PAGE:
When you are studying application’s Garbage Collection performance, you need to base your study on the ‘GC Pause Duration’ rather than ‘GC Duration’. So, it brings few questions:
- Why should I base my study on the ‘GC Pause Duration’?
- What is the difference between ‘GC Pause Duration’ & ‘GC Duration’?
- From where can I get ‘GC Duration’ and ‘GC Pause Duration’ time period?
Let’s answer these questions in this article.
In Garbage Collection, there are two types of events:
- An event that fully pause the application. These events are also called “Stop the world events”. No customer transactions will be processed during this event. Against most common belief, “Young GC” falls under this category. When “Young GC” runs, the entire application is paused for the duration till it completes.
- An event that partially pause the application. For example, if you are using G1 GC algorithm, old generation GC event has 5 phases. In those 5 phases, only 3 of them pause the application threads completely. Other 2 phases run concurrently with application threads without pausing the application threads. Refer to the below table:
|G1 GC Phase||Type|
|Initial Mark||Stop the world Phase|
|Root Region Scanning||Concurrent Phase|
|Concurrent Marking||Concurrent Phase|
|Cleanup||Stop the world Phase|
|Remark||Stop the world Phase|
Similarly, CMS old generation GC has 6 phases. In those 6 phases, only 2 of them pause the application threads completely. Other 4 phases run concurrently with application threads. Refer to the below table:
|CMS GC Phase||Type|
|Initial Mark||Stop the world Phase|
|Concurrent Mark||Concurrent Phase|
|Concurrent Preclean||Concurrent Phase|
|Concurrent Abortable Preclean||Concurrent Phase|
|Final Remark||Stop the world Phase|
|Concurrent Sweep||Concurrent Phase|
|Concurrent Reset||Concurrent Phase|
Equipped with this knowledge, let’s study the difference between GC Duration, GC Pause Duration, and Concurrent GC Duration.
Let’s say, in an old generation G1 GC event, each phase took 0.5 seconds.
Total Duration of this event is 2.5 seconds. Because there are 5 phases and each phase took 0.5 seconds. So, 5 x 0.5 seconds = 2.5 seconds
GC Pause Duration
Pause Duration of this event is 1.5 seconds. Because there are 3 Stop the world phases – Initial Mark, Cleanup, Remark. Each phase took 0.5 seconds. So, 3 x 0.5 seconds = 1.5 seconds.
GC Concurrent Duration
Concurrent Duration of this event is 1 second. Because there are 2 concurrent phases – Root Region Scanning, Concurrent Marking. So, 2 x 0.5 seconds = 1 second.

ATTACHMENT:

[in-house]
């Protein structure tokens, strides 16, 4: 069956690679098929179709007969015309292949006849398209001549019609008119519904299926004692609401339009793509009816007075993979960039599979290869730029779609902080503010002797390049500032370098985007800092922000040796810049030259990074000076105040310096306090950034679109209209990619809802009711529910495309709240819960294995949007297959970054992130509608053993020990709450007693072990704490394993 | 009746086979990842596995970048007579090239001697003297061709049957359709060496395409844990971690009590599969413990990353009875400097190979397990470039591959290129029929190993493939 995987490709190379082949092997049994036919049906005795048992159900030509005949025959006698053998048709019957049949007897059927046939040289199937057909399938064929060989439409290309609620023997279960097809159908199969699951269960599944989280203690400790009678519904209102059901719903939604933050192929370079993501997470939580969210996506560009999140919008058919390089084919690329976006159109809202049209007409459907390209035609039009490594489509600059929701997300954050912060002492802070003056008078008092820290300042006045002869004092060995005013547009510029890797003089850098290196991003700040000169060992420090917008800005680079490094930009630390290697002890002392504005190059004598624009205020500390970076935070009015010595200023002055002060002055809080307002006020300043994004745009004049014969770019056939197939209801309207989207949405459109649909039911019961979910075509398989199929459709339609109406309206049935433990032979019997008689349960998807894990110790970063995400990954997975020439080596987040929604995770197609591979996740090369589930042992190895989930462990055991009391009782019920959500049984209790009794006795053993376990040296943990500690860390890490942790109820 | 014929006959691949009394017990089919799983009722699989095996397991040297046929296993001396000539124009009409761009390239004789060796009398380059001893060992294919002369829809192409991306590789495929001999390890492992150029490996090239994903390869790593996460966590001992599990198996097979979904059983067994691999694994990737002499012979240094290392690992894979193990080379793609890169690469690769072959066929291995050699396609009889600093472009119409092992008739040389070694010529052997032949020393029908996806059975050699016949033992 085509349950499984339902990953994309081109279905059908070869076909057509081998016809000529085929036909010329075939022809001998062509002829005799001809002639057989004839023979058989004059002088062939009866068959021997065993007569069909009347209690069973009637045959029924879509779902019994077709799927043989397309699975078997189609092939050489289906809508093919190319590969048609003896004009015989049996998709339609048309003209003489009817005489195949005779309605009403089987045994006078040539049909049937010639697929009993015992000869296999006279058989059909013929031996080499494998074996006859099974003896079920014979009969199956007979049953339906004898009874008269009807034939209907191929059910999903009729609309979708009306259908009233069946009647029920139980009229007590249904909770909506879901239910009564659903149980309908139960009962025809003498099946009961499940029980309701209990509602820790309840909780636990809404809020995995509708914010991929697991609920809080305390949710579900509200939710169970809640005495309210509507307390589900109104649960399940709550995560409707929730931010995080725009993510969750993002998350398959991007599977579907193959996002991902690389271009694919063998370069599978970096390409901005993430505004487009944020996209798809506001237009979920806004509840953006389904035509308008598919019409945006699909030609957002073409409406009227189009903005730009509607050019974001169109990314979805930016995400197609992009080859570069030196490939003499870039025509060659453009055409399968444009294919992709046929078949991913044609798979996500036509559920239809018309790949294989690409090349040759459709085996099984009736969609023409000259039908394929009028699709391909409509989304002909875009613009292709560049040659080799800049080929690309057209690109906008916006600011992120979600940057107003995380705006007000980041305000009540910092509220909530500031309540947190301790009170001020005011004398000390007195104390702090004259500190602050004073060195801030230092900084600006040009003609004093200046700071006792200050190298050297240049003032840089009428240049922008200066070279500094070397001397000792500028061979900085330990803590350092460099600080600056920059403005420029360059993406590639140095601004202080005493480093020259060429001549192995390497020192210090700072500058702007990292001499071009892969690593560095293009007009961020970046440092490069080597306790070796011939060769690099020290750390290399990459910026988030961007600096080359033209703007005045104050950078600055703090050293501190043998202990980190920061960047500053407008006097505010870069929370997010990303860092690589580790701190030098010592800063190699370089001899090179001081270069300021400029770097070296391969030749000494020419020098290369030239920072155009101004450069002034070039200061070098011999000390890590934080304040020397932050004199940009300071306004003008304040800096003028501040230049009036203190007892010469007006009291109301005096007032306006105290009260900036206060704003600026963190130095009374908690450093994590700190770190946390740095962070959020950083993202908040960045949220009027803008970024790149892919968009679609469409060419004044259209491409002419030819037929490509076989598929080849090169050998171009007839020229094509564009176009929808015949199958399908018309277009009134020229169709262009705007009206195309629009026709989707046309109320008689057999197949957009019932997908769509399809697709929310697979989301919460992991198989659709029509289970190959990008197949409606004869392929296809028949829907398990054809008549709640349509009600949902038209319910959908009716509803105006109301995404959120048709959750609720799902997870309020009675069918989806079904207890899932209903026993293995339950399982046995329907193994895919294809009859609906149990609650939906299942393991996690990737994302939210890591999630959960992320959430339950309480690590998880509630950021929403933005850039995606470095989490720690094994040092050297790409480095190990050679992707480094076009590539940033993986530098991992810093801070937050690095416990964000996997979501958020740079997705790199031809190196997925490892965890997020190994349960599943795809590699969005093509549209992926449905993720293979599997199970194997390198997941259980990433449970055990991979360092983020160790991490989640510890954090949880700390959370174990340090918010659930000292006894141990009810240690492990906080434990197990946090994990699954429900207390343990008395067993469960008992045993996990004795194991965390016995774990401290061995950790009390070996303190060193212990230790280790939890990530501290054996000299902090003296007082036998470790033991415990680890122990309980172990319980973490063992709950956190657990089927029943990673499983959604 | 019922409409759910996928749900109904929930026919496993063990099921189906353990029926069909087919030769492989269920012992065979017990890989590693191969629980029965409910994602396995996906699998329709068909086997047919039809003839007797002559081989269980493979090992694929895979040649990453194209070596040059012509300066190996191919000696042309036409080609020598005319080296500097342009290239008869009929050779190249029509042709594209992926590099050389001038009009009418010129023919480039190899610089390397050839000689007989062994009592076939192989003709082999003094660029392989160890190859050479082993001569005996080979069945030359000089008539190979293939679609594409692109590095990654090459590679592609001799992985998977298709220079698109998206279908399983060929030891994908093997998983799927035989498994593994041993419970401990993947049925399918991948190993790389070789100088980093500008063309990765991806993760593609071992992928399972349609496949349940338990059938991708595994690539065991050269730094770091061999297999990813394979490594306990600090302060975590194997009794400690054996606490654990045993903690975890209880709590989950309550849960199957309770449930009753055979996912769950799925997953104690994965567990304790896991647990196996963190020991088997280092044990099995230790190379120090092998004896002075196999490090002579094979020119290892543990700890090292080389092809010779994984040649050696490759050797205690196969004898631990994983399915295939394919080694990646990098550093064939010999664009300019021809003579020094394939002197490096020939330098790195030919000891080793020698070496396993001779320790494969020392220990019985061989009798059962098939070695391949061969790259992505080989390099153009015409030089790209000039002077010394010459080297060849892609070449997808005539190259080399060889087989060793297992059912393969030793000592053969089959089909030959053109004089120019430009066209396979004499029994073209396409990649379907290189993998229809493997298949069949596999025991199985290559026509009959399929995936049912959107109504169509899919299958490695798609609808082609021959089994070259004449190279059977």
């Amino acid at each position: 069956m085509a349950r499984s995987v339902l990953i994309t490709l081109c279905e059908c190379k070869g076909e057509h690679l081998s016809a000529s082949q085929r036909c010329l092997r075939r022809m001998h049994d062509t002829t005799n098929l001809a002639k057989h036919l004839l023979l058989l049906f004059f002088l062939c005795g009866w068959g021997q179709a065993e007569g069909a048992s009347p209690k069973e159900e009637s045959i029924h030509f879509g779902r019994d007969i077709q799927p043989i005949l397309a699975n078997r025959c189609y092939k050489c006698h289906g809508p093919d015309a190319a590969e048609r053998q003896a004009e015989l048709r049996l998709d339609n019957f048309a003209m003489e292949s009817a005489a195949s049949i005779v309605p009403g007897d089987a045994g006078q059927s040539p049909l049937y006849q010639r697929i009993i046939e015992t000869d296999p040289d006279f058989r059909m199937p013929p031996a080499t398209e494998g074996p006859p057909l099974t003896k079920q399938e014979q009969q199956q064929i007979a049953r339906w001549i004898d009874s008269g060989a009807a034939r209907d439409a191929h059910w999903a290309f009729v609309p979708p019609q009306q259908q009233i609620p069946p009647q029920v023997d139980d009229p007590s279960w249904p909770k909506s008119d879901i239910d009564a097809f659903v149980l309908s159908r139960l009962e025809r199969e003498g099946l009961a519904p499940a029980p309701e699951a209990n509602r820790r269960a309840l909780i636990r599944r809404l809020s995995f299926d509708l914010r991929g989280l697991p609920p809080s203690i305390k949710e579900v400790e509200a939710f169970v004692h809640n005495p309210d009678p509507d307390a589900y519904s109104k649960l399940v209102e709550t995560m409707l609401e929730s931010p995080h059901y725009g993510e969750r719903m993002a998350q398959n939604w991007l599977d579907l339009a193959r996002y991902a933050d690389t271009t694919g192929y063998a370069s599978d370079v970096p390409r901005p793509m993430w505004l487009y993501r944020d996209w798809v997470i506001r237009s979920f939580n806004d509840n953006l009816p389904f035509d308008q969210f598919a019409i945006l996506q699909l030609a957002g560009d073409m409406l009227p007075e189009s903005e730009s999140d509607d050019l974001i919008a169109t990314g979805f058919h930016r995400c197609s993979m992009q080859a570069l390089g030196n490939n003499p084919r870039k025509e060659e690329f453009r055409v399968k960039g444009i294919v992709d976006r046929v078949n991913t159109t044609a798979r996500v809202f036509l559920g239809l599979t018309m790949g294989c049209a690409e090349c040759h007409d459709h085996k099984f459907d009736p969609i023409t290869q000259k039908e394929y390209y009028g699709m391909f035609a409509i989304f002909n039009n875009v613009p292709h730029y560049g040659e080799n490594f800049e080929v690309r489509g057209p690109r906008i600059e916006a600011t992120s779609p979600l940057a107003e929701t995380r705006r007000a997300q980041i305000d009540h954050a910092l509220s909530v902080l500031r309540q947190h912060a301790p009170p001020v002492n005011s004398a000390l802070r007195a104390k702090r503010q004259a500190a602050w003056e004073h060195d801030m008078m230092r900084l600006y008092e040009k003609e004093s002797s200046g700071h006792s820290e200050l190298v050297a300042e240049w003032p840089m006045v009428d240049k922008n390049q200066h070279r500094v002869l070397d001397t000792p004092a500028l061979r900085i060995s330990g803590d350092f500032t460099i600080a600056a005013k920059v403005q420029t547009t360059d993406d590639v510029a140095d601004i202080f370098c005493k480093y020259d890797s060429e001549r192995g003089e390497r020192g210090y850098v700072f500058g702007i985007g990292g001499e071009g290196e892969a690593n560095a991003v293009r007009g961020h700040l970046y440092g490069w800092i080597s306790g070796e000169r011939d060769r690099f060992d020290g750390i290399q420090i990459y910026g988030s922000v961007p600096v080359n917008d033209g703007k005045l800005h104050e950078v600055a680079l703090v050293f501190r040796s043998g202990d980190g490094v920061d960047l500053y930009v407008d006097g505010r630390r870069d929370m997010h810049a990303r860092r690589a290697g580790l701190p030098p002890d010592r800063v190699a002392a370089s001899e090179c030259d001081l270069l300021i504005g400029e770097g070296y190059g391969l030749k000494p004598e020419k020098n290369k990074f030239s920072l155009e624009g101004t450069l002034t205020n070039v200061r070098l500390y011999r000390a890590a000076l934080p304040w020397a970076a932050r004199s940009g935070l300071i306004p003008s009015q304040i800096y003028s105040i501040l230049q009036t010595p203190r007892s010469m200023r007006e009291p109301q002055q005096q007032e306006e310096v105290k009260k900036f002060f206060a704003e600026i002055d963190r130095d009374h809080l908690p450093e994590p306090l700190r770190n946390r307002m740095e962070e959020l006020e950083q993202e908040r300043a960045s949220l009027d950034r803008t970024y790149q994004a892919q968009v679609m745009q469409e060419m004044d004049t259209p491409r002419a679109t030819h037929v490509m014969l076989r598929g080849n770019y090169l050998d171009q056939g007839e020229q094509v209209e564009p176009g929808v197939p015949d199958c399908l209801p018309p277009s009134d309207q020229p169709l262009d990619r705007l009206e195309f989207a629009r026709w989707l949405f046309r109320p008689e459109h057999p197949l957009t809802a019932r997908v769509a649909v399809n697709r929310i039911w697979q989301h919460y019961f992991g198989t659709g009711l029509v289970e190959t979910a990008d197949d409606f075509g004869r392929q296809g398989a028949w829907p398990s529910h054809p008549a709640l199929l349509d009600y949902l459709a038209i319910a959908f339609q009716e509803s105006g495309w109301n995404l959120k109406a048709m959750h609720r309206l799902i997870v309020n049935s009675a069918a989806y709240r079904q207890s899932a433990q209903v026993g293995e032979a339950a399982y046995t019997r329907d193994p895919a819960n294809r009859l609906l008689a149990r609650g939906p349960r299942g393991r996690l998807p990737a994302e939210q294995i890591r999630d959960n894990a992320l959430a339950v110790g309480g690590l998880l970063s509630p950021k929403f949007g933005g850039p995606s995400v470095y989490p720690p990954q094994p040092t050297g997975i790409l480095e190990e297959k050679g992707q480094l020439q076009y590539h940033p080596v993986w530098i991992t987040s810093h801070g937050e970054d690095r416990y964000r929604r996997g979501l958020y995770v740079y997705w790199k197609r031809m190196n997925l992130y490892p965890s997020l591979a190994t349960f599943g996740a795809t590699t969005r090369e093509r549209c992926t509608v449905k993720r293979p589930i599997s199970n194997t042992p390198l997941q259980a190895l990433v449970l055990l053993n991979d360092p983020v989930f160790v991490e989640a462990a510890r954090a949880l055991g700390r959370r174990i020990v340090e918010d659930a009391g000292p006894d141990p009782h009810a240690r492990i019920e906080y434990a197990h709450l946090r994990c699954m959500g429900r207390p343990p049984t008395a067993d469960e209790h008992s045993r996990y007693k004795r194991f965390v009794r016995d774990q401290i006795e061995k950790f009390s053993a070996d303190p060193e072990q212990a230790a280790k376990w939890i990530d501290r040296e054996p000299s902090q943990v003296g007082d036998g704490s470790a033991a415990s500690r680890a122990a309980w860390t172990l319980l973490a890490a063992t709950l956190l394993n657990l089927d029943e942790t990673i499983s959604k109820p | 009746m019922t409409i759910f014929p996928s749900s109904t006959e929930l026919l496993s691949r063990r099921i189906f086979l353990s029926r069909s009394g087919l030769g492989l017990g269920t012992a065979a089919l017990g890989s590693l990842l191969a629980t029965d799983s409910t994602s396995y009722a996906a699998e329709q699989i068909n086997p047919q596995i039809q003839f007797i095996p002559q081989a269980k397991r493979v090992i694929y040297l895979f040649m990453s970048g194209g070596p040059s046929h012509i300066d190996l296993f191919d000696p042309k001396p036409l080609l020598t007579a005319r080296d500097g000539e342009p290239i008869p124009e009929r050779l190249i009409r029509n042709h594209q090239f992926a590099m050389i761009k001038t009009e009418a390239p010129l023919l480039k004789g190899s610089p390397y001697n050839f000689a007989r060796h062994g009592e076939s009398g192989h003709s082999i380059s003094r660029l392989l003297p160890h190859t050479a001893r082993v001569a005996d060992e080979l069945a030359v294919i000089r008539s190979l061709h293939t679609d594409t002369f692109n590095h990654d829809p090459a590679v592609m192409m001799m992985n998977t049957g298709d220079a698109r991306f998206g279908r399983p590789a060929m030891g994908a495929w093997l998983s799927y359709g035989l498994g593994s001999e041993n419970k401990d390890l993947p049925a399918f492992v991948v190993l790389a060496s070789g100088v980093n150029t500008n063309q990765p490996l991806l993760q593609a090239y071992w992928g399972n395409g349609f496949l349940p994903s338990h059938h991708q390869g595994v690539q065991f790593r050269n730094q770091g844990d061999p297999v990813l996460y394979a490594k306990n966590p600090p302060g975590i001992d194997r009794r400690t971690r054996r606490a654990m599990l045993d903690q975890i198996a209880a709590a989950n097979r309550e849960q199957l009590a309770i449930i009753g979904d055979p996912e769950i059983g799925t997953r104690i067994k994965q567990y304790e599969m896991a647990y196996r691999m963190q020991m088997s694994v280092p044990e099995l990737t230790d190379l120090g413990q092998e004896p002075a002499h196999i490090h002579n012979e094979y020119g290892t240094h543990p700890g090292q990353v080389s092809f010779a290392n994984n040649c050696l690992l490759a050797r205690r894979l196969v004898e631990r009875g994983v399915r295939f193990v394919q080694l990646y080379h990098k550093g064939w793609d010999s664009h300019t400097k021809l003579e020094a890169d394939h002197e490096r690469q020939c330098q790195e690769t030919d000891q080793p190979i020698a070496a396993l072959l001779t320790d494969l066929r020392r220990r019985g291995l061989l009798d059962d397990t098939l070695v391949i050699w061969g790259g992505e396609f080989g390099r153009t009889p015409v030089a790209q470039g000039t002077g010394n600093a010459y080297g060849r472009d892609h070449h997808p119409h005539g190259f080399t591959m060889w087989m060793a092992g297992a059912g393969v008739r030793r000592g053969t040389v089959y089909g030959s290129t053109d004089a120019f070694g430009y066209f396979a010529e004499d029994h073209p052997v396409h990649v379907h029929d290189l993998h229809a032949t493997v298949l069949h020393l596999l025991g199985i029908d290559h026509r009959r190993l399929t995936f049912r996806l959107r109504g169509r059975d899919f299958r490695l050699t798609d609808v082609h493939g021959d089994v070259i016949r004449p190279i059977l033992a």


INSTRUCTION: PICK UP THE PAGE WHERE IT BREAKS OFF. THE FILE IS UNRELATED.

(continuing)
Thus, when you are tuning your application, you need to focus primarily on the ‘GC Pause Duration’ and not on the ‘GC Duration’ or GC ‘Concurrent Duration’. When you are calculating ‘Throughput’ or ‘Latency’ in Garbage Collection analysis, it should be based on ‘GC Pause Duration’. Unfortunately, a lot of Garbage collection log analysis tools doesn’t give this clarity, they only publish ‘Total Duration’. If you base your analysis on the ‘Total Duration’ metric, it can lead to erroneous results.
However, tools like GCeasy – Universal Garbage Collection Log analysis tool, gives you separate graphs & metrics showing for ‘Total Duration, ‘Pause Duration’ and ‘Concurrent Duration’. Let’s review the graphs/metrics generated by this tool.
Fig 1: GC Duration Time Graph
You can notice in the ‘Fig 1: GC Duration Time Graph’ showing the total duration of every GC event that ran in the application. You can notice that there are a lot of full GC events whose duration spans for several seconds (4 – 18 seconds). ‘Fig 2: GC Pause Duration Time Graph’ shows the pause duration time of the same GC events. You can notice that the GC Pause Duration of the Full GC events (i.e. red triangle) to be significantly lower than the ‘GC Duration’.
Fig 2: GC Pause Duration Time Graph
Below table shows the comparative summary of the Pause Duration time and Concurrent Duration time.
Fig 3: Comparative summary
I hope this article clarified the difference between ‘GC Duration’ & ‘GC Pause Duration’ and why one should focus on the ‘GC Pause Duration’ for their Garbage collection study.
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